It’s just as well women are renowned for their ability to multi-task. Sydney FC striker Sarah Walsh needs three diaries to keep up to speed with where she needs to be on any given day.
It’s just as well women are renowned for their ability to multi-task.
Sydney FC striker Sarah Walsh needs three diaries to keep up to speed with where she needs to be on any given day.
When she’s not scoring goals for the Sky Blues in the W-League, the 28-year-old can be found working at Football Federation Australia as an education officer.
And then there is a university bachelor of business degree (marketing) to juggle.
Throw in training, gym sessions, physio appointments and duties with the Matildas and Walsh could be forgiven for waking up each morning wondering what day it is.
“You have to get your time management skills in place…I still haven’t fully mastered it yet,” she said with a laugh.
“I am still rushing around here and there but I am lucky that all three are fairly flexible.”
“It keeps me busy and it’s tiring at times but so far it’s working out pretty well.”
Football remains the number one priority and, at the moment, Walsh concedes that could be going better.
Still getting over the disappointment of the Matildas failing to qualify for the London Olympics, Walsh is not convinced Sydney have started the W-League in top shape.
They drew 1-1 with defending champions and grand final nemesis Brisbane before bumping off Victory 2-1.
Not bad but Walsh wants to see an improvement in coming weeks, even if she acknowledges it’s not guaranteed given the lift in quality across all teams.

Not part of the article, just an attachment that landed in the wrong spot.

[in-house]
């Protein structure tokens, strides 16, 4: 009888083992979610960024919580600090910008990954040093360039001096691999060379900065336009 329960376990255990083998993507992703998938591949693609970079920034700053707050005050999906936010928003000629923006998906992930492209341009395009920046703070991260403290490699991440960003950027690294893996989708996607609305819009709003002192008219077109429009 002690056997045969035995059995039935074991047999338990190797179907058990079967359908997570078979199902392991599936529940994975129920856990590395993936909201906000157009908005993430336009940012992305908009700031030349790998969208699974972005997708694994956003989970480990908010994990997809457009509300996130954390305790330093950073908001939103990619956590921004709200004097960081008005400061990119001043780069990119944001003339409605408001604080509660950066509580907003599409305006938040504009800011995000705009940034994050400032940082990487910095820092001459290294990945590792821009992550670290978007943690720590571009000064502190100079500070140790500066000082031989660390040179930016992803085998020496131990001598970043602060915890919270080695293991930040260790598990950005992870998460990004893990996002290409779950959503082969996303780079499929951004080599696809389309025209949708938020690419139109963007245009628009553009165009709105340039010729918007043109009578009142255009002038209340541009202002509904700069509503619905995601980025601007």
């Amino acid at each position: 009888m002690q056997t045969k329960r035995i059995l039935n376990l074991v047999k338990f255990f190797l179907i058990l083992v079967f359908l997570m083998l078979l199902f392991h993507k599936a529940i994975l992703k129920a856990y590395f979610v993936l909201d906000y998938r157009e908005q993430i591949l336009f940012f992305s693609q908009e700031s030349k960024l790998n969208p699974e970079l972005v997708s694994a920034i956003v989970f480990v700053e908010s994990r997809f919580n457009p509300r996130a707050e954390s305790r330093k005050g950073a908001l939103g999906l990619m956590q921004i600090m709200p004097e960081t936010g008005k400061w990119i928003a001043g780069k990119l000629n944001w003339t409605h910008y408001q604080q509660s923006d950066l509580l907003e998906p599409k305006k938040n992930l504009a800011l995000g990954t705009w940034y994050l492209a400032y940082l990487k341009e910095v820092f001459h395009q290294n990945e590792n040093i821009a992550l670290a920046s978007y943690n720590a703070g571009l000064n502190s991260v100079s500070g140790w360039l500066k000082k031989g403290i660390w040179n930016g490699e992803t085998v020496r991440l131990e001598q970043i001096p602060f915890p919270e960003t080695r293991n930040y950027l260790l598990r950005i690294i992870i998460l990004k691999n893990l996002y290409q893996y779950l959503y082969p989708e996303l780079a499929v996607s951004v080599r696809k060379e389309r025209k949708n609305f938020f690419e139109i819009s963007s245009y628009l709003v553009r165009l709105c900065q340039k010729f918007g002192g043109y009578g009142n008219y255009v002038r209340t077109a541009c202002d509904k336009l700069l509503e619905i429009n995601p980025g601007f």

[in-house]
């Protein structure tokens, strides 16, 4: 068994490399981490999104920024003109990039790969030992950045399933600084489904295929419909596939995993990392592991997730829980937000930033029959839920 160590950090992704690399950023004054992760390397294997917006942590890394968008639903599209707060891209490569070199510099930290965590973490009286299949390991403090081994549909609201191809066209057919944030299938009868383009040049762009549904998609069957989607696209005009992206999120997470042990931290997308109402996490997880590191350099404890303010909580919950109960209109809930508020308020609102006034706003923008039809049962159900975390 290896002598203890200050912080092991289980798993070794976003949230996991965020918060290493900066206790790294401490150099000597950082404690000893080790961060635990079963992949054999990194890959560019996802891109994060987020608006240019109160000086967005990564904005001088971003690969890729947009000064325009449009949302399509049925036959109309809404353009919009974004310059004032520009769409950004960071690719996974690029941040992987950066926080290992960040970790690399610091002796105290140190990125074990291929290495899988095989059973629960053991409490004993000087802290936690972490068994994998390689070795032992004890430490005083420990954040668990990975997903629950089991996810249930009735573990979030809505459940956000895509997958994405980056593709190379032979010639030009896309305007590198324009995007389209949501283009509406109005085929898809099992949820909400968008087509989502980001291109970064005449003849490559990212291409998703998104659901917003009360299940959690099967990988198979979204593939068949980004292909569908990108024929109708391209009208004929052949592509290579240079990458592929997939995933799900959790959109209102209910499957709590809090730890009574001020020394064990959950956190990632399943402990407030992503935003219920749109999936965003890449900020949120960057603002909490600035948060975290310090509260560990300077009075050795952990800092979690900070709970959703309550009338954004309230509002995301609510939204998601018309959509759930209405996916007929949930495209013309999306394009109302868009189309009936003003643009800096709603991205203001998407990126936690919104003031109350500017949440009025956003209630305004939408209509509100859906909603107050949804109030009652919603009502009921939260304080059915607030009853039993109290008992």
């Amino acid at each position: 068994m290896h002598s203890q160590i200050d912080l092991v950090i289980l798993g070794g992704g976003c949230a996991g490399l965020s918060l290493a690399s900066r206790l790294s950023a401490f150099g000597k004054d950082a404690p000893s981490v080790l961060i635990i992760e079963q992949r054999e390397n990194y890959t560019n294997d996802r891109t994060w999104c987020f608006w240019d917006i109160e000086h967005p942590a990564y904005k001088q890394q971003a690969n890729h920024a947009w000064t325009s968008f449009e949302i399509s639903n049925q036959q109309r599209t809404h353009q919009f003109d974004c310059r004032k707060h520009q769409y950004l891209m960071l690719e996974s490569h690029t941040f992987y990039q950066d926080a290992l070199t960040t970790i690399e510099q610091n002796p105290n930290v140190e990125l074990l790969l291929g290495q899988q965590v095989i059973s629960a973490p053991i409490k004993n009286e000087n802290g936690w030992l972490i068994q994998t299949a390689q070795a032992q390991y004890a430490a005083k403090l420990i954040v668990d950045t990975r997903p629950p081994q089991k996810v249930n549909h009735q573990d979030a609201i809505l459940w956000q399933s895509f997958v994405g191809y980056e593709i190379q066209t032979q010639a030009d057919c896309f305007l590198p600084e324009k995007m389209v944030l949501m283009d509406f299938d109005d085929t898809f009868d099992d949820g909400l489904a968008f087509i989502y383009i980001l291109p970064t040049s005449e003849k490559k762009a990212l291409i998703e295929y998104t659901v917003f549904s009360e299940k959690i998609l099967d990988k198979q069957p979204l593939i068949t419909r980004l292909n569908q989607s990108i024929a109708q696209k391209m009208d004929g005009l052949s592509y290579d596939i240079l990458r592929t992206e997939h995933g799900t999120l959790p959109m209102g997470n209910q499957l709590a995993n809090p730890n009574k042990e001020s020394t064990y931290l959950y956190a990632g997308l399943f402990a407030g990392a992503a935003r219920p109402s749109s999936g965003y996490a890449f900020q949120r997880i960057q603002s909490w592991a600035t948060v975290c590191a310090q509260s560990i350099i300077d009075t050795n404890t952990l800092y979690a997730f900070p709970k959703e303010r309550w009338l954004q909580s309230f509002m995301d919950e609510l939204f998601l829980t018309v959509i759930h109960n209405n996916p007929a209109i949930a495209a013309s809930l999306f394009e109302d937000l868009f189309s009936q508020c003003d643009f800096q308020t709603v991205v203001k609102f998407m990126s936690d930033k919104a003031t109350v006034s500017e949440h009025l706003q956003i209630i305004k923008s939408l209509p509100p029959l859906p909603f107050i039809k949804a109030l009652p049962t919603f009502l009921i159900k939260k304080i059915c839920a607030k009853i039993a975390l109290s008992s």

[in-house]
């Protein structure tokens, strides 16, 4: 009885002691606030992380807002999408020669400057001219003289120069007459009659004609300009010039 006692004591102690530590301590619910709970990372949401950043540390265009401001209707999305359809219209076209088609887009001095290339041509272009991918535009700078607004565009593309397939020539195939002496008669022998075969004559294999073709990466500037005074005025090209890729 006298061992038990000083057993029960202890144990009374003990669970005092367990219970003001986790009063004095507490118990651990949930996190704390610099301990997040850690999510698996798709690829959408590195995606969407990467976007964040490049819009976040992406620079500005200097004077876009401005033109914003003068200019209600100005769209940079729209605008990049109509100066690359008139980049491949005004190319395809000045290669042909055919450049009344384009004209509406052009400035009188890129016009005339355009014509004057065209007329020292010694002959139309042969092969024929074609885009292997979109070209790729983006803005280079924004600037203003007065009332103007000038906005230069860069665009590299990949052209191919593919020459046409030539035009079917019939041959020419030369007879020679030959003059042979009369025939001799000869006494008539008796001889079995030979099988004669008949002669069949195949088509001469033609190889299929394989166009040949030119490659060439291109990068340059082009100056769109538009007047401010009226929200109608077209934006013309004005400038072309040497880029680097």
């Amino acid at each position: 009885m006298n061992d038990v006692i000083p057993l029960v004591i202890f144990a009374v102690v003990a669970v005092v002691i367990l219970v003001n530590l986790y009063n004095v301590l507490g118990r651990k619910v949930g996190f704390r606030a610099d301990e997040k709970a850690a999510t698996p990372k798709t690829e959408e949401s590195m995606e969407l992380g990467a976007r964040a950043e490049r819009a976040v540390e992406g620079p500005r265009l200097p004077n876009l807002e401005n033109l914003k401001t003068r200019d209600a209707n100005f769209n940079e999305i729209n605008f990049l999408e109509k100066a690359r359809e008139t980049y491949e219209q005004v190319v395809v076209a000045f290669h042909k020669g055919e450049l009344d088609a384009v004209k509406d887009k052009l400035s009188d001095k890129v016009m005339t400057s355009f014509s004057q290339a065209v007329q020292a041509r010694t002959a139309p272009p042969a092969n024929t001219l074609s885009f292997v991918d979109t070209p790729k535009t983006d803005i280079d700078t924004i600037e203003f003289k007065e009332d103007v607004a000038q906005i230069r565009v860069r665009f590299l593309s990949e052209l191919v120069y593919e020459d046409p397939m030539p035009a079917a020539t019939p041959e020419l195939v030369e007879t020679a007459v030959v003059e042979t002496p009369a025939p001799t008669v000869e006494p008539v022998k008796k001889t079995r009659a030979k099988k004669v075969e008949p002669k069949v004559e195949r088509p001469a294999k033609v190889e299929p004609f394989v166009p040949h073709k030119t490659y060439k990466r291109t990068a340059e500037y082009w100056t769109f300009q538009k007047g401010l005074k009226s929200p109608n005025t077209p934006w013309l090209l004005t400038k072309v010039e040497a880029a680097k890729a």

“Results wise we’re probably on track and where we thought we would be,” she said.
“But we’re not that happy with the way we’ve performed – we’ve under-performed, especially against Brisbane.”
“That might have something to do with the standard rising across the board.”
“That’s brilliant for the league but we want to be playing better.”
Walsh’s on-field commitments give way to off-field responsibilities a couple of days a week, with football still a sharp focus.
Alongside fellow Matilda Sally Shipard, Walsh helps implement FFA’s Alcohol and Illicit Drug Education program.
“We’ve trained up 40-50 A-league, W-league and Matildas players and sent them out with the presentations to deliver in the football community through secondary schools,” she explained.
“Sally and I are given different regions to work with and we co-ordinate all the programs so we are kept pretty busy but it’s very satisfying work.”
The word ‘busy’ is reoccurring in any conversation with Walsh but unfortunately that won’t be the case when the London Olympic flame is lit next year.
The Matildas have missed out on qualification for the second campaign running.
“It hurt last time and I’m sure it will hurt again not being there when it all starts,” Walsh confessed.
“There’s not much on the international horizon now until the Asian Cup (qualifiers next year).”
We’re sure Walsh will have no problem filling in what little extra time she has.